Monday, July 5, 2010

Tuesday Poem: A Parental Ode to my Son, Aged 3 Years and 5 Months

Gentle reader – that Victorian phrase when the author intrudes – you may wonder at my choice for the Tuesday poem. It even surprises me. Up till now I had only ever read one of Thomas Hood’s poems – the widely anthologised ‘Song of the Shirt, an attack upon the industrial conditions of seamstresses. But the Guardian selected this poem for its weekly poem. Victorian writing was not all serious earnestness. And I like exploring our literary heritage.

The poem appealed. It’s language dates it but the theme is universal. Pride in the infant and irritation at his behavior jostle for attention. Of course , its patriarchal. It’s its period. But I can imagine cave man snarling at his mate to get that child out of his hair and away from the flint he is sharpening. It’s also parental, that mate may’ve snapped at him not to let the child too close to the fire. Anyway here it is. Enjoy.


Thou happy, happy elf!
(But stop, - first let me - kiss away that tear-)
Thou tiny image of myself!
(My love, he's poking peas into his ear!)
Thou merry, laughing sprite!
With spirits feather-light,
Untouched by sorrow, and unsoiled by sin;
(Good Heavens! the child is swallowing a pin!)

Thou little tricksy Puck!
With antic toys so funnily bestuck,
Light as the singing bird that wings the air;
(The door! the door! he'll tumble down the stair!)
Thou darling of thy sire!
(Why, Jane, he'll set his pinafore afire!)
Thou imp of mirth and joy!
In love's dear chain, so strong and bright a link,
Thou idol of thy parents; (Drat the boy!
There goes my ink!)

Thou cherub-but of earth;
Fit playfellow for Fays, by moonlight pale,
In harmless sport and myrth,
(That dog will bite him if he pulls its tail!)
Thou human hummingbee, extracting honey
From every blossom in the world that blows,
Singing in youth's elysium ever sunny,
(Another tumble!-that's his precious nose!)

Thy father's pride and hope!
(He'll break the mirror with that skipping-rope!)
With pure heart newly stamped from Nature's mint;
(Where did he learn that squint!)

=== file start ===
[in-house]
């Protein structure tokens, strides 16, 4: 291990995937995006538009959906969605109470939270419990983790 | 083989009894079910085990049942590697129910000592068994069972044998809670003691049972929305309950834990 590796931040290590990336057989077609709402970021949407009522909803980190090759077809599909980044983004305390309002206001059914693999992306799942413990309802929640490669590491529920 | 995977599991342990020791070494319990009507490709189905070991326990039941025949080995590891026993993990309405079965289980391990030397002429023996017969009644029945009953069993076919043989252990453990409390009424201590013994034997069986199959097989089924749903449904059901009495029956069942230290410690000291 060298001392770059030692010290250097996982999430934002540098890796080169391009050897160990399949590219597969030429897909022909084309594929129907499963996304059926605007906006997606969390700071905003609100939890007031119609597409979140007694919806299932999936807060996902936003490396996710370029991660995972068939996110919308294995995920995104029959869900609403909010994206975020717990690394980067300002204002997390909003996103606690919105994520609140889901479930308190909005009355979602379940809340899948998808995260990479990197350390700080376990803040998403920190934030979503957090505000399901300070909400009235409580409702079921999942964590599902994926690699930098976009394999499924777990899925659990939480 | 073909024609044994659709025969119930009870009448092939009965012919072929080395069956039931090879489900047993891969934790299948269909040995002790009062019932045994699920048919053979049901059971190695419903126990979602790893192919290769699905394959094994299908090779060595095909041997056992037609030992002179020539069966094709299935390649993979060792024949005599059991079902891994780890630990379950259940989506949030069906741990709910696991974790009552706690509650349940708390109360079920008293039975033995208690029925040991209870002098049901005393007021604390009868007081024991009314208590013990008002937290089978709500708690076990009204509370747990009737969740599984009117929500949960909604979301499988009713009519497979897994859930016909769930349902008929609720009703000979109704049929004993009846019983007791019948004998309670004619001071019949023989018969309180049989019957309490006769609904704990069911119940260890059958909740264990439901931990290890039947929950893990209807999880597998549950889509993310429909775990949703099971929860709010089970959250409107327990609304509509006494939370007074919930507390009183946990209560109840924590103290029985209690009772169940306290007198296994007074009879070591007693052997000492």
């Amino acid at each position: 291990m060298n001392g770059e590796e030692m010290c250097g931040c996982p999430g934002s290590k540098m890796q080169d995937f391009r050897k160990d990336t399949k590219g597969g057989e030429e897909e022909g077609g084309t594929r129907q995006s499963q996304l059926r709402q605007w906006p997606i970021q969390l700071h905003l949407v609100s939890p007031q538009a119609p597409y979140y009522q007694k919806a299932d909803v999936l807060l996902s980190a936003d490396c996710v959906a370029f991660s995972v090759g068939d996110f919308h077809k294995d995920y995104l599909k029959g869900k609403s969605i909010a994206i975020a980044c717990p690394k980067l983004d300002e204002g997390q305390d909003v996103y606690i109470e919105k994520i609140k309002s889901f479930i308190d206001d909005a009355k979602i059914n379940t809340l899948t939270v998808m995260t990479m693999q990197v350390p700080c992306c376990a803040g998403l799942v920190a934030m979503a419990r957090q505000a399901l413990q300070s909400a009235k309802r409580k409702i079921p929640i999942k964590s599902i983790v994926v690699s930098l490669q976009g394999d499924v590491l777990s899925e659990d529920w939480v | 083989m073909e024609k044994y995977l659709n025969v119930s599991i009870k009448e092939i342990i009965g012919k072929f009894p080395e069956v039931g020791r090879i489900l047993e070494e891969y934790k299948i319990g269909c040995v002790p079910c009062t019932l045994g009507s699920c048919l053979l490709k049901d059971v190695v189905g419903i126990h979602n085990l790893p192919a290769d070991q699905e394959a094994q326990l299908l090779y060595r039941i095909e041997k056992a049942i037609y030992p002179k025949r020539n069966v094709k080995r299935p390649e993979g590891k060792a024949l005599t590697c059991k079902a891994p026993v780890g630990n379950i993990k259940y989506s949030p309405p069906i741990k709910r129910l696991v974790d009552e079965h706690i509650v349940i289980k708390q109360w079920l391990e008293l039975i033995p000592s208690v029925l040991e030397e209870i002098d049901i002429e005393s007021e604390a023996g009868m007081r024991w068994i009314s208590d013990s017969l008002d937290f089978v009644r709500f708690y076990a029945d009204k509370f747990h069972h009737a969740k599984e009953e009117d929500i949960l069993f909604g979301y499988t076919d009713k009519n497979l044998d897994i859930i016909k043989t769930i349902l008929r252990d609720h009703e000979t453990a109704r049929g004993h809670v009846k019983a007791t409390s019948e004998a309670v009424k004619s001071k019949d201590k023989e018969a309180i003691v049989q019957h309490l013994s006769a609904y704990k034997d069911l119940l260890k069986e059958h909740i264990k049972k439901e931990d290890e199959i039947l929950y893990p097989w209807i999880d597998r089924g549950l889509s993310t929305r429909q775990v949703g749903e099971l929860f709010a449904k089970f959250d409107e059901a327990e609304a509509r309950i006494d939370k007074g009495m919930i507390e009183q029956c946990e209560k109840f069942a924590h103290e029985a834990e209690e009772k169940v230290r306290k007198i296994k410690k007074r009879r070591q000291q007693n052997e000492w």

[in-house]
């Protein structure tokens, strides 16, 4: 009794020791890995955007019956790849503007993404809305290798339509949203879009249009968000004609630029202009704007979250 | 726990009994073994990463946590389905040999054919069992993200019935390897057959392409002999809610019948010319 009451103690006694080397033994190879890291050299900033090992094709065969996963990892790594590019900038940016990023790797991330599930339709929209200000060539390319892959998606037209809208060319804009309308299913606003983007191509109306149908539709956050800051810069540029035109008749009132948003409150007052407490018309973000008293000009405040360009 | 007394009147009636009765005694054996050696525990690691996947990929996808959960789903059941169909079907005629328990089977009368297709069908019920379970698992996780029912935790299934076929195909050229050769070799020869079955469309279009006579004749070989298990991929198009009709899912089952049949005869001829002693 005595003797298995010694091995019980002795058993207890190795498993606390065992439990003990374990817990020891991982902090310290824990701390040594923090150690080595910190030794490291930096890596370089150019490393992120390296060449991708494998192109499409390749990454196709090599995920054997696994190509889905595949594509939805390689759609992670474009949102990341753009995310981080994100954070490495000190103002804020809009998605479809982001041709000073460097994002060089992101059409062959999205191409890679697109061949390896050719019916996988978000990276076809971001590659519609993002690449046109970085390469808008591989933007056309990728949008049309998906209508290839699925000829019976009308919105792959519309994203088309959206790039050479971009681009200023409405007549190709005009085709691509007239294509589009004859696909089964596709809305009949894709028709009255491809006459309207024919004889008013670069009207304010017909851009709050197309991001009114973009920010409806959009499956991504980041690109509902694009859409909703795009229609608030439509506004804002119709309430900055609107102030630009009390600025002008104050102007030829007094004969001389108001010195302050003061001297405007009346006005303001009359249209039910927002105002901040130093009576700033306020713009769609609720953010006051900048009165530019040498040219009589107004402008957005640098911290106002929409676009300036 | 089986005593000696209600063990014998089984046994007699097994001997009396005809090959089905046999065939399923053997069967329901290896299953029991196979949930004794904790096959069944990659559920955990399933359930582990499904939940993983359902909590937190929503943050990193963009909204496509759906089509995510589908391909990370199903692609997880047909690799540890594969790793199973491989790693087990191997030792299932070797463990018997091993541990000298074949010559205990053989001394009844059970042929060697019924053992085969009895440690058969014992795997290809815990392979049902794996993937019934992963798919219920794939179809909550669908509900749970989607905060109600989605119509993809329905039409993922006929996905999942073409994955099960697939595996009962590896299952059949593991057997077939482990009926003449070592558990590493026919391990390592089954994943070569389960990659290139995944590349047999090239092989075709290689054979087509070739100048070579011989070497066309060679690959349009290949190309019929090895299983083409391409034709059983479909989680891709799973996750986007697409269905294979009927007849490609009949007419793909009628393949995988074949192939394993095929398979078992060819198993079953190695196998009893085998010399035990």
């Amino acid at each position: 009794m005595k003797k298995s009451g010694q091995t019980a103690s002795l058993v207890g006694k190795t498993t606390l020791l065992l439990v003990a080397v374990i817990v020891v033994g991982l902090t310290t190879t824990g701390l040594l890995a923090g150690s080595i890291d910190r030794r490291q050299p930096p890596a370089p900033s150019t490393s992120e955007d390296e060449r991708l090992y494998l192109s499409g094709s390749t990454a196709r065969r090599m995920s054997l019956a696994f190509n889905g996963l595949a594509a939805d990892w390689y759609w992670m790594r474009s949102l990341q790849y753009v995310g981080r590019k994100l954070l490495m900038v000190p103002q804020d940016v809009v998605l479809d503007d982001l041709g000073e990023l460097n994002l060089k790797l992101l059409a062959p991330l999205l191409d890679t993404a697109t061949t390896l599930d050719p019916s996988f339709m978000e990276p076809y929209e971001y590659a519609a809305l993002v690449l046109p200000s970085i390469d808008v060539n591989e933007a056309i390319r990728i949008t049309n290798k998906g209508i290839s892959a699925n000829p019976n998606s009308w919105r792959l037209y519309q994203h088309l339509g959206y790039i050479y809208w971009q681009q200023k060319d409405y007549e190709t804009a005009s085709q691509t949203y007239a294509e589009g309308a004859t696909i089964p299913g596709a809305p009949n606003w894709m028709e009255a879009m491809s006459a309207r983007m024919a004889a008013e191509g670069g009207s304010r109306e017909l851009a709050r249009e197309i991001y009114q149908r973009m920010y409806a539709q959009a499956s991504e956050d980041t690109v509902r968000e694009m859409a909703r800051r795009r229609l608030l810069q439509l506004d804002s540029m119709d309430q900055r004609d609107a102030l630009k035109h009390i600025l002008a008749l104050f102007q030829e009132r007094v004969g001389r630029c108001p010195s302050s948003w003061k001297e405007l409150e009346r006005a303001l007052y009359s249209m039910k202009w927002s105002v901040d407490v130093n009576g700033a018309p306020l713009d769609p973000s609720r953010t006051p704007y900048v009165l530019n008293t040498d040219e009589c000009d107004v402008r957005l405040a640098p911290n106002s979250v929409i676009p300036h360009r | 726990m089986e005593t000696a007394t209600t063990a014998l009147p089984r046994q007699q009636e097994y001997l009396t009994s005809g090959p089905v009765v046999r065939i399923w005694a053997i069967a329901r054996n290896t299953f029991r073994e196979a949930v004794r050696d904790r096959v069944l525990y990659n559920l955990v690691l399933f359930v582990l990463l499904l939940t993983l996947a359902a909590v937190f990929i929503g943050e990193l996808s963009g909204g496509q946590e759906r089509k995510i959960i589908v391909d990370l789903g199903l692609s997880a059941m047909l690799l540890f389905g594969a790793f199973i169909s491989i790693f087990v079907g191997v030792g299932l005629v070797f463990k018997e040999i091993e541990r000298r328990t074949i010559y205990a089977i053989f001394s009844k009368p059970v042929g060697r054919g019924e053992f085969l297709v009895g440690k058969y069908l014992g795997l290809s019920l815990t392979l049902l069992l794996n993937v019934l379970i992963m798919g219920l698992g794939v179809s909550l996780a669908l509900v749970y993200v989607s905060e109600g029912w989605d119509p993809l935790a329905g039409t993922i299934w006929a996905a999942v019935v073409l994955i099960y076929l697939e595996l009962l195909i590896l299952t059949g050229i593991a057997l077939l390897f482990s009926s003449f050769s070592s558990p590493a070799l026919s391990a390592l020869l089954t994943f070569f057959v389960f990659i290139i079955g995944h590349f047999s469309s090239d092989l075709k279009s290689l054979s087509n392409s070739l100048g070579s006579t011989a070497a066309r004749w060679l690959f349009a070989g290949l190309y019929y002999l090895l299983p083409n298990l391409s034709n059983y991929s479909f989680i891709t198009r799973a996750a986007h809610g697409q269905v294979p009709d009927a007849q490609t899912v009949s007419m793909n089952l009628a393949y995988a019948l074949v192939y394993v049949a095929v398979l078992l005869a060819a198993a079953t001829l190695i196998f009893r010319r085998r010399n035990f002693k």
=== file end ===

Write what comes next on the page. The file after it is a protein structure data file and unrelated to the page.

Thou young domestic dove!
(He'll have that jug off with another shove!)
Dear nursling of the Hymeneal nest!
(Are those torn clothes his best?)
Little epitome of man!
(He'll climb upon the table, that's his plan!)
Touched with the beauteous tints of dawning life
(He's got a knife!)

Thou enviable being!
No storms, no clouds, in thy blue sky foreseeing,
Play on, play on,
My elfin John!
Toss the light ball-bestride the stick-
(I knew so many cakes would make him sick!)
With fancies, buoyant as the thistle-down,
Prompting the face grotesque, and antic brisk,
With many a lamb-like frisk,
(He's got the scissors, snipping at your gown!)

Thou pretty opening rose!
(Go to your mother, child, and wipe your nose!)
Balmy and breathing music like the South,
(He really brings my heart into my mouth!)
Fresh as the morn, and brilliant as its star,
(I wish that window had an iron bar!)
Bold as the hawk, yet gentle as the dove;
(I'll tell you what, my love,
I cannot write unless he's sent above!)

Thomas Hood

The Tuesday Poem website is


  1. I loved this, Harvey - thanks very much for posting an old and forgotten friend. Belinda

  2. I began unsure and pretty quickly was convinced. The language tugs you on - such energy and such pure joy! the poem is light with it - and then the delightful almost comic way it is tugged down to earth by anxiety and irritation. Thanks Harvey.

  3. A real gem. I haven't come across this poem before (or the poet for that matter). I love how the poem addresses that irritation mixed with fondness we all feel when in the company of little children - especially when trying to write!

  4. Oh, my comment didn't show up. Here we go again... At first I wasn't convinced Harvey - but was quickly drawn in - the language flies - it's feather-light, joyful - and the comic asides are wonderfully grounding- Thank you.